WASHINGTON: Robert O'Brien, President Trump’s new appointee to the National Security Advisor post, has had a long career in foreign policy working for both main US parties and currently heads hostage negotiations at the State Department.
O’Brien, a member of The Church of Jesus Christ of Latter-day Saints, will become the highest ranking Latter-day Saint in the U.S. government.
As top adviser on national security, Mr O'Brien will be tasked with tackling everything from immigration policy to heightened tensions with Iran.
The president and his new appointee spoke with reporters on Wednesday morning in Los Angeles.
"Robert has been fantastic," Mr Trump said, praising Mr O'Brien's work with hostages. "We know each other well."
Mr O'Brien said it was a "privilege" to take on the role.
"We've got a number of challenges but there's a great team in place," he said. "I look forward to working with them and working with the president to keep America safe and continue to rebuild our military."
Mr O'Brien follows Mr Bolton, HR McMaster and Michael Flynn in the role, which does not require confirmation by Congress.
“He is particularly adept at listening to other people, weighing differing opinions and not imposing his own views,” says Sen. Mitt Romney. Romney relied on O’Brien as an adviser during his campaign for president. “O’Brien a clear eyed realist. He harbors no prejudice, but he also is very understanding of the maligned intent of nations that are building a military threat.”
Sen. Mike Lee, R-Utah, who worked with O’Brien in the State Department said “He is an incredible champion of religious freedom around the globe and I am confident that he will excel in his role as national security adviser to the president,”
The new national security adviser trained as a lawyer then went on to advise Republicans on foreign policy and has served in various government roles.
Former President Bush appointed him in 2005 to serve as a representative to the UN General Assembly.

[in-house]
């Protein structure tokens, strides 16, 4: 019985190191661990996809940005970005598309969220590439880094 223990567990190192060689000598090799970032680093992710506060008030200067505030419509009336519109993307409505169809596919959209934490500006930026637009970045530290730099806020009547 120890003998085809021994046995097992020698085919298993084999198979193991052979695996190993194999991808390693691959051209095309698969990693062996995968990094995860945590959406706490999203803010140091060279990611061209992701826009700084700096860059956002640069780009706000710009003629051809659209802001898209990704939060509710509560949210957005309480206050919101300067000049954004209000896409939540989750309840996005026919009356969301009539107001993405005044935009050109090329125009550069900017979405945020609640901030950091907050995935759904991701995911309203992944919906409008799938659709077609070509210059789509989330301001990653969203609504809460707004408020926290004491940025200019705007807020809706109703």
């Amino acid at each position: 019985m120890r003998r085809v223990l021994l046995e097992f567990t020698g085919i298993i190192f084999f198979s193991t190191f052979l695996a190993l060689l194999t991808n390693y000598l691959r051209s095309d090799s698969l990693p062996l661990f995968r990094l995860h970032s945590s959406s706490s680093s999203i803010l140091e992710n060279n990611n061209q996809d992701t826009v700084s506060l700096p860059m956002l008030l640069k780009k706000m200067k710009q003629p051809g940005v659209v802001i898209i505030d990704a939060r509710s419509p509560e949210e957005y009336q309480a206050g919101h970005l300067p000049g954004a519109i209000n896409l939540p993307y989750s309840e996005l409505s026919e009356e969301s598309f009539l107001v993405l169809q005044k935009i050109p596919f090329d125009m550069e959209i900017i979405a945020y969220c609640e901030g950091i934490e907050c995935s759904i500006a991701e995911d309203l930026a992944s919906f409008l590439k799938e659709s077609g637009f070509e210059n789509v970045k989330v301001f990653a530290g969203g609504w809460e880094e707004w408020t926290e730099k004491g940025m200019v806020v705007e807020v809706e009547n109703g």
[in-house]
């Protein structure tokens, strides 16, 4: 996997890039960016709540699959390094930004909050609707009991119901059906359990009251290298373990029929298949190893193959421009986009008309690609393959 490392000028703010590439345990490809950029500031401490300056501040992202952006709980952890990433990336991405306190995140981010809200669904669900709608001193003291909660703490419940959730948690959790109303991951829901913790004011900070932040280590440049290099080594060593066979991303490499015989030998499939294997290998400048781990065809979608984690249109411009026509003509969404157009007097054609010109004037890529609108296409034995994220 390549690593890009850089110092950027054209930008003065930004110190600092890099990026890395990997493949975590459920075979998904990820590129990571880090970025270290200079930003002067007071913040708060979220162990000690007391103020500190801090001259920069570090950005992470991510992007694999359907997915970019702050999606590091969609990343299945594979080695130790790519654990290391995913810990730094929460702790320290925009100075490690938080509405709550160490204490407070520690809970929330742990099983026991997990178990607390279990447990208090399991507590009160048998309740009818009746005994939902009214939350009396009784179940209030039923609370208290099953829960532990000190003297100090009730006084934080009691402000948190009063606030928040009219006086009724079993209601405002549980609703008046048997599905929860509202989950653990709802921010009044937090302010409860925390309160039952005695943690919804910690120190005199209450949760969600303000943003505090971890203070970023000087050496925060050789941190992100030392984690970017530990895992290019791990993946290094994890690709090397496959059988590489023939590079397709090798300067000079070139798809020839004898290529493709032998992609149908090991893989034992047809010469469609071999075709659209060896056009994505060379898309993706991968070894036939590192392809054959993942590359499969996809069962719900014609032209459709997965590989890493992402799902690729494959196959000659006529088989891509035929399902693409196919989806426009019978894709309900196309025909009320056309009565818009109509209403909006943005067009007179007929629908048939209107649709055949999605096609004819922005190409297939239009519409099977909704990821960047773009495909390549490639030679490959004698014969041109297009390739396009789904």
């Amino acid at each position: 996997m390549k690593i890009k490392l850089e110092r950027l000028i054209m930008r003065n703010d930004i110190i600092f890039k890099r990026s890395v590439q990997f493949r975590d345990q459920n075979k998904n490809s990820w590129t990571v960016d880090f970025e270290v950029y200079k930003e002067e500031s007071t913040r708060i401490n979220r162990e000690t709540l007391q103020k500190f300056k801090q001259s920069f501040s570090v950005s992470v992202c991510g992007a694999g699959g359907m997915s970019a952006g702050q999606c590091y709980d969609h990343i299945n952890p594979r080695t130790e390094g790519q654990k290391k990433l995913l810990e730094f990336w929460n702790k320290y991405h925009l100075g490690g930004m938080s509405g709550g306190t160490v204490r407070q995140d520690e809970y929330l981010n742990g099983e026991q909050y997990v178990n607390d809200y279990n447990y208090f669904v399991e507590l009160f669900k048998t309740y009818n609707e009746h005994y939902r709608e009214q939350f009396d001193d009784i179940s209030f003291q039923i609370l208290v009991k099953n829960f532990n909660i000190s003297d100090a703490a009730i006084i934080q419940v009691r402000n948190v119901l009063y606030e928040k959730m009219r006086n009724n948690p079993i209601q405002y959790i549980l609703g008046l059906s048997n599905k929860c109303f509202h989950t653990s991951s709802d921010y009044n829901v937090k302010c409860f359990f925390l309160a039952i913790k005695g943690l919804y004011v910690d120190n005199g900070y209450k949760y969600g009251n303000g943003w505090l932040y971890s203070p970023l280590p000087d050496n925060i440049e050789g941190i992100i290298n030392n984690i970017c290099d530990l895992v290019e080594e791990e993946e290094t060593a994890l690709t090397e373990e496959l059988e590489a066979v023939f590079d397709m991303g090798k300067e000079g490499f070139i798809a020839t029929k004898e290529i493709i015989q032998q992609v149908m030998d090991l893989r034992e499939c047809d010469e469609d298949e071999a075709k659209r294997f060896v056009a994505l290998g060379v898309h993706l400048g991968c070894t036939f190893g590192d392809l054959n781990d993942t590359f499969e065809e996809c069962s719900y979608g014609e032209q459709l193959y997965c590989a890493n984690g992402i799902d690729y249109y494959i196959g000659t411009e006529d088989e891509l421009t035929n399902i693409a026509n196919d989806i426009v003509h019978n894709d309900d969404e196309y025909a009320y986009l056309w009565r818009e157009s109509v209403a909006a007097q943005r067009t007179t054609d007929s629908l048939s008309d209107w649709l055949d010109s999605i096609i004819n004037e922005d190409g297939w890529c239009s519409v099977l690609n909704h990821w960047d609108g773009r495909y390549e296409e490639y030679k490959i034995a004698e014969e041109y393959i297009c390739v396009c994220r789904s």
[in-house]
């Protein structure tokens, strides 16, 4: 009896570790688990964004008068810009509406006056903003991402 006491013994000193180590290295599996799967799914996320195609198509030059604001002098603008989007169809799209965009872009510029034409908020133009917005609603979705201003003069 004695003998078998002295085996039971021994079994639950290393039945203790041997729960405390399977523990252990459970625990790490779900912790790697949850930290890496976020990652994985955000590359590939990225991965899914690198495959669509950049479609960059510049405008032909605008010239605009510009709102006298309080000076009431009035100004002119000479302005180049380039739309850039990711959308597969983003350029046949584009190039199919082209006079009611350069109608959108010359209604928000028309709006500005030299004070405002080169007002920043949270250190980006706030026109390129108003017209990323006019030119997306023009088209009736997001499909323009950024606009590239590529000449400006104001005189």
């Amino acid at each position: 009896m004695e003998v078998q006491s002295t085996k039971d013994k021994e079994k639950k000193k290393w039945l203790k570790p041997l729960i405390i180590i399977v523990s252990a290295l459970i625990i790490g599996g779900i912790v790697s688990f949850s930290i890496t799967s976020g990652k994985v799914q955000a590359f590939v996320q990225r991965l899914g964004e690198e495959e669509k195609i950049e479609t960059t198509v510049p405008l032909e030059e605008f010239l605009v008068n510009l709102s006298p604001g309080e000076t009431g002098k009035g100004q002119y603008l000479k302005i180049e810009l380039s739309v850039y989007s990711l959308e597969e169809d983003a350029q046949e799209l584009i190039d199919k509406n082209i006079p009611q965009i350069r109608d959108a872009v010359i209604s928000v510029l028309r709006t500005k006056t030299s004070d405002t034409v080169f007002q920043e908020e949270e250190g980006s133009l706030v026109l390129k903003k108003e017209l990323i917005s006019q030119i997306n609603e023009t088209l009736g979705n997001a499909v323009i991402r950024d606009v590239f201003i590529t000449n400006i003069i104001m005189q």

While at the UN, he worked with Mr Bolton, who was then the ambassador. He has also worked for former secretaries of state Condoleezza Rice and Hillary Clinton.
A former Obama administration official was among those who celebrated the appointment of Mr O'Brien.
"All I have to say is that @robertcobrien is a really, really good person and that I wish him all the best in what will certainly be a challenging role," said Andrew Exum, a former deputy assistant secretary of defence for Middle East policy, on Twitter.
The new Trump pick and his predecessor share some similar views.
Mr O'Brien was critical of the UN in his book, While America Slept: Restoring American Leadership to a World in Crisis.
He wrote that his son described the general assembly as "when all the dictators come to America and give speeches about how bad we are", something Mr O'Brien called "one of the better descriptions" he had heard.
Mr O'Brien has also criticised the Iran nuclear deal, calling Iran "the largest state sponsor of terrorism in the world".
In his role as special presidential envoy for hostage affairs, Mr O'Brien works with families of US hostages and advises on related issues, including recovery policies.
Mr O'Brien was involved with the release of US rapper ASAP Rocky from Swedish detention last month.
He is believed to be the highest-ranking Mormon member of the Trump administration.